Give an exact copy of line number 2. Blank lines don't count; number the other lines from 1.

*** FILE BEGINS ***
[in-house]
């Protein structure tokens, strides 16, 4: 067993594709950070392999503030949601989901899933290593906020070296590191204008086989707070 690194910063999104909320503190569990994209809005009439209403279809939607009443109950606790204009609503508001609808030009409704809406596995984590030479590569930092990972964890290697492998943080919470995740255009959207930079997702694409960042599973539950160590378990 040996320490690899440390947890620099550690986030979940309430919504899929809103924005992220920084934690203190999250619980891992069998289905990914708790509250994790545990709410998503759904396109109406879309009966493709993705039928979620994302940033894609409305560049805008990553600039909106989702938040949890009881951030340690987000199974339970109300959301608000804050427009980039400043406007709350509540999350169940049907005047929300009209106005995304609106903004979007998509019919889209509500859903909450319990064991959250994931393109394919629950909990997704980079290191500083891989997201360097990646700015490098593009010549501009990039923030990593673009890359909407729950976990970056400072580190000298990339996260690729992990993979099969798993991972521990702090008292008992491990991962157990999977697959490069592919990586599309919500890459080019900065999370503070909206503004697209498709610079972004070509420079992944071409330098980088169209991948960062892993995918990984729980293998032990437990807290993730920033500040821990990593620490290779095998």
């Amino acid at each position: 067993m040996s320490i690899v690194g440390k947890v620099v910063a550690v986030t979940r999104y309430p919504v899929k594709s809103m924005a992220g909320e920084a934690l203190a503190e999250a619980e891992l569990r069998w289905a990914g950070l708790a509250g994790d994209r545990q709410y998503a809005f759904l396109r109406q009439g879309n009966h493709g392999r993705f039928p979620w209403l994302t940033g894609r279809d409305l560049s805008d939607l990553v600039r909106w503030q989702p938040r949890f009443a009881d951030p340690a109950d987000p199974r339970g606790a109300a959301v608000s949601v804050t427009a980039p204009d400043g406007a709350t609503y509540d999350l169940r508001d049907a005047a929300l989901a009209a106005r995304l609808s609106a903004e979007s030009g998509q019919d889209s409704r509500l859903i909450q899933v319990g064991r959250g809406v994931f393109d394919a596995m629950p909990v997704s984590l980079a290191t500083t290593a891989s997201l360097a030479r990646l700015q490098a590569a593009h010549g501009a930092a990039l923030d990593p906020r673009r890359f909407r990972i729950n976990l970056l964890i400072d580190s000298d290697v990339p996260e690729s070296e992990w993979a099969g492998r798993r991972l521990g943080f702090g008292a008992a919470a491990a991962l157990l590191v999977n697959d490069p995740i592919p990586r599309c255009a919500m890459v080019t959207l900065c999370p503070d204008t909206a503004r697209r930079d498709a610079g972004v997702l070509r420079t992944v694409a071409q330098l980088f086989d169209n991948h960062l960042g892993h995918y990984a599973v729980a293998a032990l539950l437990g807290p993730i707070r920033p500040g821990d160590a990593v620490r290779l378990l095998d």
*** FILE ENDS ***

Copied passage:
């Protein structure tokens, strides 16, 4: 067993594709950070392999503030949601989901899933290593906020070296590191204008086989707070 690194910063999104909320503190569990994209809005009439209403279809939607009443109950606790204009609503508001609808030009409704809406596995984590030479590569930092990972964890290697492998943080919470995740255009959207930079997702694409960042599973539950160590378990 040996320490690899440390947890620099550690986030979940309430919504899929809103924005992220920084934690203190999250619980891992069998289905990914708790509250994790545990709410998503759904396109109406879309009966493709993705039928979620994302940033894609409305560049805008990553600039909106989702938040949890009881951030340690987000199974339970109300959301608000804050427009980039400043406007709350509540999350169940049907005047929300009209106005995304609106903004979007998509019919889209509500859903909450319990064991959250994931393109394919629950909990997704980079290191500083891989997201360097990646700015490098593009010549501009990039923030990593673009890359909407729950976990970056400072580190000298990339996260690729992990993979099969798993991972521990702090008292008992491990991962157990999977697959490069592919990586599309919500890459080019900065999370503070909206503004697209498709610079972004070509420079992944071409330098980088169209991948960062892993995918990984729980293998032990437990807290993730920033500040821990990593620490290779095998």